OBJECTIVE: Friedreich ataxia (FA) is a progressive neuromuscular disorder caused by GAA triplet repeat expansions or point mutations in the FXN gene. FA is associated with increased risk of diabetes mellitus (DM). This study assessed the age-specific prevalence of FA-associated DM and its impact on neurologic outcomes.
RESEARCH DESIGN AND METHODS: Participants were 811 individuals with FA from 12 international sites in a prospective natural history study (FA Clinical Outcome Measures Study, FACOMS). Physical function was assessed, using validated instruments. Multivariable regression analyses examined the independent association of DM with outcomes.
RESULTS: Mean age of participants was 30.1 years (SD 15.3, range: 7-82), 50% were female, and 94% were non-Hispanic white. 9% (42/459) of adults and 3% (10/352) of children had DM. Individuals with FA-associated DM were older (P < 0.001), had longer GAA repeat length on the least affected FXN allele (P = 0.037), and more severe FA (P = 0.0001). Of individuals with DM, 65% (34/52) were taking insulin. Even after accounting statistically for both age and GAA repeat length, DM was independently associated with greater FA symptom burden (P = 0.010), reduced capacity to perform activities of daily living (P = 0.021), and a decrease of 0.33 SDs on a composite performance measure (95% CI: -0.56-0.11, P = 0.004); the relative impact of DM was most apparent in younger individuals.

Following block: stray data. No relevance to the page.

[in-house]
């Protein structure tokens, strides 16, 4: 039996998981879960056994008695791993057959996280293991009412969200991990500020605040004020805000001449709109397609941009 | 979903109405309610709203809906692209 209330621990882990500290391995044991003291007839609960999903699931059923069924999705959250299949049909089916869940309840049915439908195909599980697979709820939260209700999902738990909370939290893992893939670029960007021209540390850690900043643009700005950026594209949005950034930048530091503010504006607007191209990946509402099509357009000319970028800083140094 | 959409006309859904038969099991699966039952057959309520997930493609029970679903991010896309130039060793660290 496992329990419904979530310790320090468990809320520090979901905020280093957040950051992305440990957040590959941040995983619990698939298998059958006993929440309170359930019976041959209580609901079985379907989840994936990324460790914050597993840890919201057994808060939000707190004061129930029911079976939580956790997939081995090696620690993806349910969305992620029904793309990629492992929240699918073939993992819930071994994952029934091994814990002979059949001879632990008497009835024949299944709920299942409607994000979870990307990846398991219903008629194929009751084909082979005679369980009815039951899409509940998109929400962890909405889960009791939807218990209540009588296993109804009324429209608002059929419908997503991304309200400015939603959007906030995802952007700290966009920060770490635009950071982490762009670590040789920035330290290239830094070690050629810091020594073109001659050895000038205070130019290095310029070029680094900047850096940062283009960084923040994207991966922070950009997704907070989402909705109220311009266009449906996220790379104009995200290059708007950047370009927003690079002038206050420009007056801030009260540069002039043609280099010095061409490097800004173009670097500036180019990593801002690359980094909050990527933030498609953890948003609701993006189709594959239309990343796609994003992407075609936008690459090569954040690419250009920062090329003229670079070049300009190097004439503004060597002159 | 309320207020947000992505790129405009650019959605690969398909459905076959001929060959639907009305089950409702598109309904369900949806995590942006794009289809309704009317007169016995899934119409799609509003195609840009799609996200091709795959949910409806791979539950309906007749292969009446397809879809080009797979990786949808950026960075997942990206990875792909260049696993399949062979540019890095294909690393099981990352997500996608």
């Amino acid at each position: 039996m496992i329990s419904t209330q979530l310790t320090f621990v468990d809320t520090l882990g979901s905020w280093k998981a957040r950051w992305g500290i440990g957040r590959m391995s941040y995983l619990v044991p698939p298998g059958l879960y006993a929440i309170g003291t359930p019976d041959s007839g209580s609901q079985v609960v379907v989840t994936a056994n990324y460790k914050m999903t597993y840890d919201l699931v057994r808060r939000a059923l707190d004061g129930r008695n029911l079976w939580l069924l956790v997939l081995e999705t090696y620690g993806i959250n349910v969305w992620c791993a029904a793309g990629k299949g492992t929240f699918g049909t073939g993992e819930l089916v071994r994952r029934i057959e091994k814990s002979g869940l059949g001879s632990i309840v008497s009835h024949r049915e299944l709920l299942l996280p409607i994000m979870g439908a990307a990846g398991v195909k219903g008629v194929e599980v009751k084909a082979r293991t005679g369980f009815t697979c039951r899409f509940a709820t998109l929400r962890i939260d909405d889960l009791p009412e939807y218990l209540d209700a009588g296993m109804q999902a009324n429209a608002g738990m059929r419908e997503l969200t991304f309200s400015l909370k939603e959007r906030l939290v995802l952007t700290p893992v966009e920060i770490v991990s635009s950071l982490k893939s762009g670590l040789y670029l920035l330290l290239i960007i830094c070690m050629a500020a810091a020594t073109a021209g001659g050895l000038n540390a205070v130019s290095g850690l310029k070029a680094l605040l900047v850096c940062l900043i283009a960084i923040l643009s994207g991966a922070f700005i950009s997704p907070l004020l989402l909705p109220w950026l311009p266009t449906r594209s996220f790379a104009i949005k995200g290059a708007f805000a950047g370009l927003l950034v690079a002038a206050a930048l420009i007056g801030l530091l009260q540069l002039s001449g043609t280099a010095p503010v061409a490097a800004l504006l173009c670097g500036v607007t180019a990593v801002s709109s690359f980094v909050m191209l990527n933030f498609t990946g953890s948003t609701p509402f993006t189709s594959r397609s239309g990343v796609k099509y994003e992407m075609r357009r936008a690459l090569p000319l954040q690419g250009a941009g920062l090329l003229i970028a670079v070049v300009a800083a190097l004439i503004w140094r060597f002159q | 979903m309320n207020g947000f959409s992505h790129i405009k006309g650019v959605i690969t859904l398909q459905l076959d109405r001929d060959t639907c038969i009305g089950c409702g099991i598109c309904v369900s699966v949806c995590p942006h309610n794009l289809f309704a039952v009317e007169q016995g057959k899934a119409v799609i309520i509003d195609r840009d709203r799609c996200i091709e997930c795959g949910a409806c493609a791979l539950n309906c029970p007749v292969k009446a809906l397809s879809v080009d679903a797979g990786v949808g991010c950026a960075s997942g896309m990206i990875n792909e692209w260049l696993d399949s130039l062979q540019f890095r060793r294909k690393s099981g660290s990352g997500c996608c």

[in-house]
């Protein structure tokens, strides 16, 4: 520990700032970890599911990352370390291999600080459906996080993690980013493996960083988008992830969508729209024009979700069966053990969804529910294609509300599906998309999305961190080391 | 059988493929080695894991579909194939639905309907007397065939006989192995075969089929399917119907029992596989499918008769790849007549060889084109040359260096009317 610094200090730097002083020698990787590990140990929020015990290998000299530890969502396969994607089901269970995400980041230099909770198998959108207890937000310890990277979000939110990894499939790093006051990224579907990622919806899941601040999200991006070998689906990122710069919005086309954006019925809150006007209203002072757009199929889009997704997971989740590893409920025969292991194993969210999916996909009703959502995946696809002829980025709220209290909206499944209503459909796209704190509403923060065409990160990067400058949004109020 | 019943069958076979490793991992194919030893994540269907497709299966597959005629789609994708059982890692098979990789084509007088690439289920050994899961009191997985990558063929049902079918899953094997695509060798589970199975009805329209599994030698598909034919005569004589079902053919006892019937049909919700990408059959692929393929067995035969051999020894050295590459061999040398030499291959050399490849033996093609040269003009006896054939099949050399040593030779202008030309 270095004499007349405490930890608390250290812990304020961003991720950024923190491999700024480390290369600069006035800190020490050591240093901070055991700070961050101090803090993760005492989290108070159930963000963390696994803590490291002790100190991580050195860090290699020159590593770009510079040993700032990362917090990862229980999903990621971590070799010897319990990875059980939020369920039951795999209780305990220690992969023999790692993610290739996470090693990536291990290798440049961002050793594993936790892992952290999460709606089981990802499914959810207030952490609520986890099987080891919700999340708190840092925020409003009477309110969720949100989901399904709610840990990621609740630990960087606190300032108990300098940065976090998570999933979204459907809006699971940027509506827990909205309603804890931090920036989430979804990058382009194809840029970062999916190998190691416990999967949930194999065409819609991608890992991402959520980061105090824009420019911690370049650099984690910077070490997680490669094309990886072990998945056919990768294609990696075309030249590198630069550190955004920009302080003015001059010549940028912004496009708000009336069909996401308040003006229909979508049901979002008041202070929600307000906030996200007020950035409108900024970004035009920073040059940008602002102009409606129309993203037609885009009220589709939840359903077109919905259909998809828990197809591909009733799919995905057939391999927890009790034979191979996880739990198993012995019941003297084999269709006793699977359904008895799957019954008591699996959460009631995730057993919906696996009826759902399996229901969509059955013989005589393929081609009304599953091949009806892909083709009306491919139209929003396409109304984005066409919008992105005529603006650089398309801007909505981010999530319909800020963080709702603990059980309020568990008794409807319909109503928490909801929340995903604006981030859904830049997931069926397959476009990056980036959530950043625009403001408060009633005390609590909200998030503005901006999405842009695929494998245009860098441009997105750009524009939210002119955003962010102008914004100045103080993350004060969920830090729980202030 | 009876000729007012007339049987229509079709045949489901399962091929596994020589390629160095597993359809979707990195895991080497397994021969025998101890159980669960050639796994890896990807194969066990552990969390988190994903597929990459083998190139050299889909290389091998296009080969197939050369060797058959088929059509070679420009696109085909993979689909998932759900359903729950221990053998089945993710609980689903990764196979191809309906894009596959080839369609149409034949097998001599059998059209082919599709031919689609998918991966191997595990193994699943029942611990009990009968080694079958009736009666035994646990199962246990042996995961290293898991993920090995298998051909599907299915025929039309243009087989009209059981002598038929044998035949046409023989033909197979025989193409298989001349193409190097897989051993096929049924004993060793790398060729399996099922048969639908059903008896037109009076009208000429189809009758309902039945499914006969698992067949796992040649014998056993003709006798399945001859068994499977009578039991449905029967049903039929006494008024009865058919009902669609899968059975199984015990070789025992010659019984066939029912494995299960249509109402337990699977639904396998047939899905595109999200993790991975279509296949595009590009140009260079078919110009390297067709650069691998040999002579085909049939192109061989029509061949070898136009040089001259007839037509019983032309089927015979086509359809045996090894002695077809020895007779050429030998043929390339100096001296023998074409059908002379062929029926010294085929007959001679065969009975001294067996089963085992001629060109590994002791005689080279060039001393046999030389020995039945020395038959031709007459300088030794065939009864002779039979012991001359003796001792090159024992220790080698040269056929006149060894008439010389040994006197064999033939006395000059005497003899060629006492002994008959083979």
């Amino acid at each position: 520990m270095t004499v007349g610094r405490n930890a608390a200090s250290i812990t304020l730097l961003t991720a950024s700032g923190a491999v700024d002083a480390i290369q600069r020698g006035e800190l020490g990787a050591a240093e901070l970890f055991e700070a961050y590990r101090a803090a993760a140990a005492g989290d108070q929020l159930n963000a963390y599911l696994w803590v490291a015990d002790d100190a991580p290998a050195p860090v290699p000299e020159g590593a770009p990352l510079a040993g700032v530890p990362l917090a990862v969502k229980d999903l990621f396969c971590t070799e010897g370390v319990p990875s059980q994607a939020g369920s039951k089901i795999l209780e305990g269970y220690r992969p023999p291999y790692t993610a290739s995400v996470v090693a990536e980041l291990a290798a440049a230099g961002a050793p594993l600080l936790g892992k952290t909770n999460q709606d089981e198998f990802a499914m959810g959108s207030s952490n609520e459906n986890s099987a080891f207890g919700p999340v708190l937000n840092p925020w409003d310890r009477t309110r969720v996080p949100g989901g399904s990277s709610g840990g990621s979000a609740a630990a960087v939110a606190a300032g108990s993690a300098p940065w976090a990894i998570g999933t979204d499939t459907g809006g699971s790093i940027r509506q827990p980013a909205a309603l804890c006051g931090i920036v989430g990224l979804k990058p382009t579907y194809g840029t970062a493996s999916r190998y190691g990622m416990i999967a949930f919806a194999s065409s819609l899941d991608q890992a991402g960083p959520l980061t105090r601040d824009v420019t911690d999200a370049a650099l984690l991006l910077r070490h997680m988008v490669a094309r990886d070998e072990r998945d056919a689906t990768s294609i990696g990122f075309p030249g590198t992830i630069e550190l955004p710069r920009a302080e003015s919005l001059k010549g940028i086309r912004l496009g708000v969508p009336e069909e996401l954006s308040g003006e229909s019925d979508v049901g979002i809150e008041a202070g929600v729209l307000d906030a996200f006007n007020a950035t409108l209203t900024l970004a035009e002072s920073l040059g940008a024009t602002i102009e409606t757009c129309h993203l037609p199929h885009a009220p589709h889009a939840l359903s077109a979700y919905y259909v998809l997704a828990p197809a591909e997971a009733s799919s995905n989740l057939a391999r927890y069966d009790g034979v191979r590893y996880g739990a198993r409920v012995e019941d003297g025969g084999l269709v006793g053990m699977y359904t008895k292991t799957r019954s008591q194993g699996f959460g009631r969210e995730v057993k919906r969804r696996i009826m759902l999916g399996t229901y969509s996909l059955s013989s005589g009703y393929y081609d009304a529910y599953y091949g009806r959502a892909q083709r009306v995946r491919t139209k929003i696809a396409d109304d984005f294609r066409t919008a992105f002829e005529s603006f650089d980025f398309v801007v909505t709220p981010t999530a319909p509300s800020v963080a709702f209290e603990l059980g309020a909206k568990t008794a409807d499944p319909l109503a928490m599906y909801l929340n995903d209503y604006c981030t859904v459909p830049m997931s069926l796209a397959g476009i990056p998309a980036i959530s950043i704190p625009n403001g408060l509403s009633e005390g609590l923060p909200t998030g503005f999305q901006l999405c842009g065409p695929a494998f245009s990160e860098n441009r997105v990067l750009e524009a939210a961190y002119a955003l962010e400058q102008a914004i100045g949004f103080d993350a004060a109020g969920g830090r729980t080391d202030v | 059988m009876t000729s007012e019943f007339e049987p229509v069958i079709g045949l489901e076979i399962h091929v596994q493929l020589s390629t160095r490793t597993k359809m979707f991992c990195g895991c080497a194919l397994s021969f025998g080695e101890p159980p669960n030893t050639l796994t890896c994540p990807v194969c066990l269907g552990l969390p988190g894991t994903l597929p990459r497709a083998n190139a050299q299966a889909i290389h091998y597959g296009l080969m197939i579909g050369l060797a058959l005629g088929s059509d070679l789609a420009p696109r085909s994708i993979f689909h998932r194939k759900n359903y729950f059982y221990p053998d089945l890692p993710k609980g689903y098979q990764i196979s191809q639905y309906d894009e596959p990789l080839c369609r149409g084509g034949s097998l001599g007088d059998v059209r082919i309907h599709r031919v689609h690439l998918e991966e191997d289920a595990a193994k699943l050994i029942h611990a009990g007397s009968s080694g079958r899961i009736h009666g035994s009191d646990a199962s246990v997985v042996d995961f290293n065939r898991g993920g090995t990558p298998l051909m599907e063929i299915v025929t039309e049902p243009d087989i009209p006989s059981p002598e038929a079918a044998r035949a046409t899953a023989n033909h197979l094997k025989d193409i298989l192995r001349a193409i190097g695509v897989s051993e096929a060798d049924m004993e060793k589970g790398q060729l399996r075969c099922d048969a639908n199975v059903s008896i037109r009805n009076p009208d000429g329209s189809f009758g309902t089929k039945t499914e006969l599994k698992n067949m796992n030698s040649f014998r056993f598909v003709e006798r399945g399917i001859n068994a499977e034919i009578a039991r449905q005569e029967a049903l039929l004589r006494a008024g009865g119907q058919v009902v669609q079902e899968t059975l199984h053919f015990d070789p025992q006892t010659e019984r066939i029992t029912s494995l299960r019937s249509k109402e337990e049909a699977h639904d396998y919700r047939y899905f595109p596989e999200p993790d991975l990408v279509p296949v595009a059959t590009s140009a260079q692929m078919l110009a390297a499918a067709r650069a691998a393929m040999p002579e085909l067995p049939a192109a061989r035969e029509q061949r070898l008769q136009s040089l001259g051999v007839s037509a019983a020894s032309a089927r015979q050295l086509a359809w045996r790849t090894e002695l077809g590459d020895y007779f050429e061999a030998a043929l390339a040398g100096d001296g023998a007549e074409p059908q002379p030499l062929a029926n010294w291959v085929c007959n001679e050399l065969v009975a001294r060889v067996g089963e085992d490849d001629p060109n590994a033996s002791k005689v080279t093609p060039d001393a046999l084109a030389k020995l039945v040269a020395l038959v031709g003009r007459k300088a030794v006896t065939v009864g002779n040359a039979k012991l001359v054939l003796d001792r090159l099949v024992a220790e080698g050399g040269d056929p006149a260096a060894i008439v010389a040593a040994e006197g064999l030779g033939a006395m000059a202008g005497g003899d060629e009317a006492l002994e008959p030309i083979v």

CONCLUSIONS: DM-associated FA has an independent adverse impact on well-being in affected individuals, particularly at younger ages. In future, evidence-based approaches for identification and management of FA-related DM may improve both health and function.
Read the entire article HERE